1. Washington: A Life, by Ron Chernow—the father of our country was a deeply spiritual man, a political genius, and a true leader who knew how to inspire people. This definitive biography captures all sides of the public and private George Washington.
2. John Adams, by David McCullough—the sensational non-fiction best-seller, and the basis for a terrific HBO miniseries. John Adams was blunt, outspoken, fiery, and had one of the greatest American love stories with his beloved wife, Abigail. The best compliment I can give to this book and its author is that, at the end, I cried when John Adams died, because I did not want him to.
3. Founding Mothers: the Women Who Raised Our Nation, by Cokie Roberts—this book is about the wives, daughters, mothers, and sisters of the Founding Fathers. Their stories are told in a very readable, almost gossipy, style, enhanced with excerpts from letters they wrote. I confess that I found the narrative of this book a little jumpy. Instead of writing each chapter about a particular woman, Ms. Roberts bounces around in time between various subjects. However, it’s still a fun read and gives insight into the Founding Fathers—and the women who helped shape them.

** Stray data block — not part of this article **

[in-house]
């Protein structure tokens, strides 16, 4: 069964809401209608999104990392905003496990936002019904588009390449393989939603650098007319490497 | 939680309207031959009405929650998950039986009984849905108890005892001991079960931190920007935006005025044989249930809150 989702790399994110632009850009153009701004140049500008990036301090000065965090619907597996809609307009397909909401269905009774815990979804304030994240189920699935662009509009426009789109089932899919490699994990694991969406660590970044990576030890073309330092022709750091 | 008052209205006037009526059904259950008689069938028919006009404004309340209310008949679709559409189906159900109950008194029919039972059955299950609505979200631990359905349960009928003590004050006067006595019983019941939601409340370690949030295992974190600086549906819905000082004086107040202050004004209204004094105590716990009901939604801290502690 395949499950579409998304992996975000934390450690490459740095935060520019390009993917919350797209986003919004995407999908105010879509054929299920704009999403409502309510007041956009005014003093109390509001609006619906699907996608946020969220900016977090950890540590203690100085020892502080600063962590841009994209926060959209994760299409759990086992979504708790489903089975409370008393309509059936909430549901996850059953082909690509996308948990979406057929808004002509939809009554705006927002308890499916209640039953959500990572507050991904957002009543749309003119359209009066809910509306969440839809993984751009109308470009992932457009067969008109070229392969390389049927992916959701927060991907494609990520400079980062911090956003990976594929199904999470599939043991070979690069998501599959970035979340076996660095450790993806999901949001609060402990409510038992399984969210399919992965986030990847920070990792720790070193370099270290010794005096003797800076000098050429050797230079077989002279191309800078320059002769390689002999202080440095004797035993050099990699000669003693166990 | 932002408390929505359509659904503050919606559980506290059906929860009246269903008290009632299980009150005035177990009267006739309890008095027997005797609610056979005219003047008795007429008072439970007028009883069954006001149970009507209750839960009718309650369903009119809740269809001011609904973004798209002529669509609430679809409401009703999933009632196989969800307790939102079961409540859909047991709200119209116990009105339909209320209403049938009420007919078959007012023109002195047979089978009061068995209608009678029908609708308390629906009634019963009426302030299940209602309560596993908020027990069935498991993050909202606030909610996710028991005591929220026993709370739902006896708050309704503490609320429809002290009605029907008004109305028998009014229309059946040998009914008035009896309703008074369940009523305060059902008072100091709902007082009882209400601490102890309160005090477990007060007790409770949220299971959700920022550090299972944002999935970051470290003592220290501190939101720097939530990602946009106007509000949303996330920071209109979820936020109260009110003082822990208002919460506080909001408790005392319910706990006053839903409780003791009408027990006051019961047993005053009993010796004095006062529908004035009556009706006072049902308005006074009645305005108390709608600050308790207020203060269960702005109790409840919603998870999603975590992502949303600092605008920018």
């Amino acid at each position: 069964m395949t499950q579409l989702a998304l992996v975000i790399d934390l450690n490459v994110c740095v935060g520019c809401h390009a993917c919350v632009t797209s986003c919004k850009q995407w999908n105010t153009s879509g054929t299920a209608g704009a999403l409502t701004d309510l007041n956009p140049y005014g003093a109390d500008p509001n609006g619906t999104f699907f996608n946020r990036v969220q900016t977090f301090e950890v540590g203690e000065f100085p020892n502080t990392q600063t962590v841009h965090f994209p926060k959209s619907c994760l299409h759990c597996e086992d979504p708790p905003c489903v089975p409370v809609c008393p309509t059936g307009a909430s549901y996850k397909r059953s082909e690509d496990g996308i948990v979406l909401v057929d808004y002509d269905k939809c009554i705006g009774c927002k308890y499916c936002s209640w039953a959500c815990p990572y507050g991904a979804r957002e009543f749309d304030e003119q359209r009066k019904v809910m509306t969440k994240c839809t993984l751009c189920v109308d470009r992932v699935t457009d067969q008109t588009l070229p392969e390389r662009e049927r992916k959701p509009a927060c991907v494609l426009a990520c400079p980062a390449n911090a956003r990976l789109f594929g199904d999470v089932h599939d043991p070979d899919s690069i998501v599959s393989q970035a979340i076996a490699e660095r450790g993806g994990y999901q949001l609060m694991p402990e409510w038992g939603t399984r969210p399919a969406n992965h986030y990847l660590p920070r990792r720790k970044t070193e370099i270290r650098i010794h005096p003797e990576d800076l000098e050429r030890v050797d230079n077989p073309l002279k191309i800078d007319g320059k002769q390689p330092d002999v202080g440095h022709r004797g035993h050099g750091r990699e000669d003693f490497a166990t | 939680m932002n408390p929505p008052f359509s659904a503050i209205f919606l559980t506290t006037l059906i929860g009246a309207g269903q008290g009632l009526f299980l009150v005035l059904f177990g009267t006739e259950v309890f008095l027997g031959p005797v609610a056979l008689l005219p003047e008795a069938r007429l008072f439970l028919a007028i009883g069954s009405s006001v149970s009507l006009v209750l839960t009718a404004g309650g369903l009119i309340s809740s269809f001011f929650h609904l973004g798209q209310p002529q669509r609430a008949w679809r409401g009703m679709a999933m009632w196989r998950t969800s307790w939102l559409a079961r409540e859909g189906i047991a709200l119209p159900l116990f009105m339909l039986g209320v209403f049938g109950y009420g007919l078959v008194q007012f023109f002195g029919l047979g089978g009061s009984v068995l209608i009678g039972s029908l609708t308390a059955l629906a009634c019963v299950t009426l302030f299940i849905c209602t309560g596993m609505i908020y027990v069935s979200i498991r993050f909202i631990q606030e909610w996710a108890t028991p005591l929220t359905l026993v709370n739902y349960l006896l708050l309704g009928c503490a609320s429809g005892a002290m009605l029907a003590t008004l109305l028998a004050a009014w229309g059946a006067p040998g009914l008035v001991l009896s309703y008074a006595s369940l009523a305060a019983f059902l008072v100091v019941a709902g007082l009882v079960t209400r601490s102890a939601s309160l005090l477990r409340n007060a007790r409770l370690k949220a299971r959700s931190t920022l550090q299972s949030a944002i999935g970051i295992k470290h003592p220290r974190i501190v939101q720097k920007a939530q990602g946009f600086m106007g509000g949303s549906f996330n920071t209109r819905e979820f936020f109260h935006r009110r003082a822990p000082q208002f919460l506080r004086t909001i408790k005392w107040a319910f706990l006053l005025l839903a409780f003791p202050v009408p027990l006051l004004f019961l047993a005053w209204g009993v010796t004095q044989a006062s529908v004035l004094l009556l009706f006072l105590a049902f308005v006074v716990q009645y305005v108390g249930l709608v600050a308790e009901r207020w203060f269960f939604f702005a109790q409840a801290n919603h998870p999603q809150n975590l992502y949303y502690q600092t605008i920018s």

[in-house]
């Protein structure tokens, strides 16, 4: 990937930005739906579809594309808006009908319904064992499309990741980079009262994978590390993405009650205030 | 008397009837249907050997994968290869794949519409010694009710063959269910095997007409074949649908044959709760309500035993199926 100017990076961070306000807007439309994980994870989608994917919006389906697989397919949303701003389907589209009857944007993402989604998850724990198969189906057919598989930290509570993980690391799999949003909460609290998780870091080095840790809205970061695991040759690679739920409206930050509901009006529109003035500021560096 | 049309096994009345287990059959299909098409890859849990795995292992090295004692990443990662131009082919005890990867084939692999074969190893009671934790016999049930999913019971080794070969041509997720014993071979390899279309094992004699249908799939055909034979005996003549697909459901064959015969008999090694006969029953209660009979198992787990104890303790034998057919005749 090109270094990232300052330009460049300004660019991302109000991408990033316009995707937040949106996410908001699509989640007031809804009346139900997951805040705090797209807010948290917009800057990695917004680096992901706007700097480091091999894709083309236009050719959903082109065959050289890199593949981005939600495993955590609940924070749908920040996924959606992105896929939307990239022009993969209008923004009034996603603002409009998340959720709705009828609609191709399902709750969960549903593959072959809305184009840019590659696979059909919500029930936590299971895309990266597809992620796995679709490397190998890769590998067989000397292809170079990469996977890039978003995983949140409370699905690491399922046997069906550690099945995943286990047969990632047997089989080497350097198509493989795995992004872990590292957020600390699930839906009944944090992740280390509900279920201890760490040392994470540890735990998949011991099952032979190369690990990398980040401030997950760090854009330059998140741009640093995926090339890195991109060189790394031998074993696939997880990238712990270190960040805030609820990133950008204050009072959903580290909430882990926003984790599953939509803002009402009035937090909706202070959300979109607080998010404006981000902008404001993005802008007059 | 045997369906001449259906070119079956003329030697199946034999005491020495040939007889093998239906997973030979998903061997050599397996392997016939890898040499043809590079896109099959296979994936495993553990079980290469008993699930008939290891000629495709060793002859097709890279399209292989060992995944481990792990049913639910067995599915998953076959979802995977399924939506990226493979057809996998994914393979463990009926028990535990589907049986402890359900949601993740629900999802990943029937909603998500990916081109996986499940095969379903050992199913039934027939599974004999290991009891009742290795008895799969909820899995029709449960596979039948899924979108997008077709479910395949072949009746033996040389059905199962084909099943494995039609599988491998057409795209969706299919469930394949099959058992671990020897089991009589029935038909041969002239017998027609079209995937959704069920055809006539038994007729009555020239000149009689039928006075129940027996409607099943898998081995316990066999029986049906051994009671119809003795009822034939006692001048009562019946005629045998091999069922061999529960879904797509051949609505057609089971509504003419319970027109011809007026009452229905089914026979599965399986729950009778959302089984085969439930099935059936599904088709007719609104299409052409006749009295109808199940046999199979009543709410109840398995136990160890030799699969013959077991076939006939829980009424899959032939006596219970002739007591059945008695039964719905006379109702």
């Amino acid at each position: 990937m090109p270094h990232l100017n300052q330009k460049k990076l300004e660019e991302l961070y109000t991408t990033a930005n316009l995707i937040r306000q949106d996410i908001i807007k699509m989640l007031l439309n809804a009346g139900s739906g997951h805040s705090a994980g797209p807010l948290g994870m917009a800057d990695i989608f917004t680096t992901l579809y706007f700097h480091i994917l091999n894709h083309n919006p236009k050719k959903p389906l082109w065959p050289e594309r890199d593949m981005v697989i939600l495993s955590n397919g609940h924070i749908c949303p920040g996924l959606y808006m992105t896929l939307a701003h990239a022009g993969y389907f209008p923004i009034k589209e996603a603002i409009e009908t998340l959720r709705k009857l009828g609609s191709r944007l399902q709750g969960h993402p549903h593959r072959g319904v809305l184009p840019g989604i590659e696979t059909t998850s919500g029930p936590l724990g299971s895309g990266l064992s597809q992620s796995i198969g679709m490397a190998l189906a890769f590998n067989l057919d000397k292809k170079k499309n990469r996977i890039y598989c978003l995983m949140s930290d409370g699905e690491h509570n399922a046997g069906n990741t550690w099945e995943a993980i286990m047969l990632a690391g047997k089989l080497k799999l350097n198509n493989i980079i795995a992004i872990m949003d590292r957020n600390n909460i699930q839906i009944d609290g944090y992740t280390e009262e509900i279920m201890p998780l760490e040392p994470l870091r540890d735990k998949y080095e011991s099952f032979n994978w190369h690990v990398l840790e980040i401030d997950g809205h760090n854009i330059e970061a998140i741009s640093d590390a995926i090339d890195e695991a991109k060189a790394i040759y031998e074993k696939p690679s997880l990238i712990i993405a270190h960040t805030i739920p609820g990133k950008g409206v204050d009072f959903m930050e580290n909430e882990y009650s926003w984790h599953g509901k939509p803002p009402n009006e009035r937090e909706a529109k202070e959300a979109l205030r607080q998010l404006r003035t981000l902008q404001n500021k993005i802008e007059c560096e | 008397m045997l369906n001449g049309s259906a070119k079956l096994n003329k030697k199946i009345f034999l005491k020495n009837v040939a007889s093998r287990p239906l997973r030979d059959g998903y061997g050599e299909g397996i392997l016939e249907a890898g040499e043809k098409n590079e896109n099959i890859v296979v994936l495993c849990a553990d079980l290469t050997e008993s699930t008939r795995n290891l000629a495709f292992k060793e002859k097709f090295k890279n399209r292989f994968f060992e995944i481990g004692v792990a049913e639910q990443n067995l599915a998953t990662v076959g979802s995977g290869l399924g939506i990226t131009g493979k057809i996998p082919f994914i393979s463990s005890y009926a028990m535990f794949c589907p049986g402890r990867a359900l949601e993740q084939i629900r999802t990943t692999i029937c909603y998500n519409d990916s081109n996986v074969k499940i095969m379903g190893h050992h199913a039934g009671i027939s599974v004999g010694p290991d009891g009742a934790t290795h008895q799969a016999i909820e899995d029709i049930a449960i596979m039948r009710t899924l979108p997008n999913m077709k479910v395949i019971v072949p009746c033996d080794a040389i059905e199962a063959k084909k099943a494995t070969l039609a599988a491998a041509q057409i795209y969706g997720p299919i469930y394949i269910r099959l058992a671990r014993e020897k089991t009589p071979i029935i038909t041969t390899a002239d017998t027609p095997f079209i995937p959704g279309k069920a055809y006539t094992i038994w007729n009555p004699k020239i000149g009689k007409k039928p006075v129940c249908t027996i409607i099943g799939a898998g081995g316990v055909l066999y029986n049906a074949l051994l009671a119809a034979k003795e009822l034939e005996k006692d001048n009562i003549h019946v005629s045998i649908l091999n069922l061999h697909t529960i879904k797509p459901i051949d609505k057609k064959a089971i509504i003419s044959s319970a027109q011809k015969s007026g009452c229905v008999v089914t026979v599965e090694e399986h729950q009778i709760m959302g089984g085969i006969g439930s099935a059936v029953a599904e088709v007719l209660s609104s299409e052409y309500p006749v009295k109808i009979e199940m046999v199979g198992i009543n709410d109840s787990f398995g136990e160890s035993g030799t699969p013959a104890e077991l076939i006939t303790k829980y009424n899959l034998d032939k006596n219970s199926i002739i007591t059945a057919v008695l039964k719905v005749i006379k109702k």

4. Team of Rivals: the Political Genius of Abraham Lincoln, by Doris Kearns Goodwin—the new movie Lincoln, starring Daniel Day Lewis and Sally Field, premieres November 9 and goes into wide release November 16. It’s based on this book, which focuses on Lincoln’s relationships with his three opponents for the presidency—Edward Bates, Salmon P. Chase, and William H. Seward. Lincoln turned these rivals into allies, and included them in key cabinet positions. Goodwin does a remarkable job of exploring Lincoln’s decisions and how they were made for the common good.
5. Don’t Know Much About the American Presidents, by Kenneth C. Davis—Davis frees presidential biography from “just the facts” to enliven it with all kinds of trivia, fun facts, and great information, told in an easy-to-read style. These mini biographies of each president pack a wallop of information, and Davis uses them to chart the trajectory of the history of the American presidency, from its beginnings to the present day.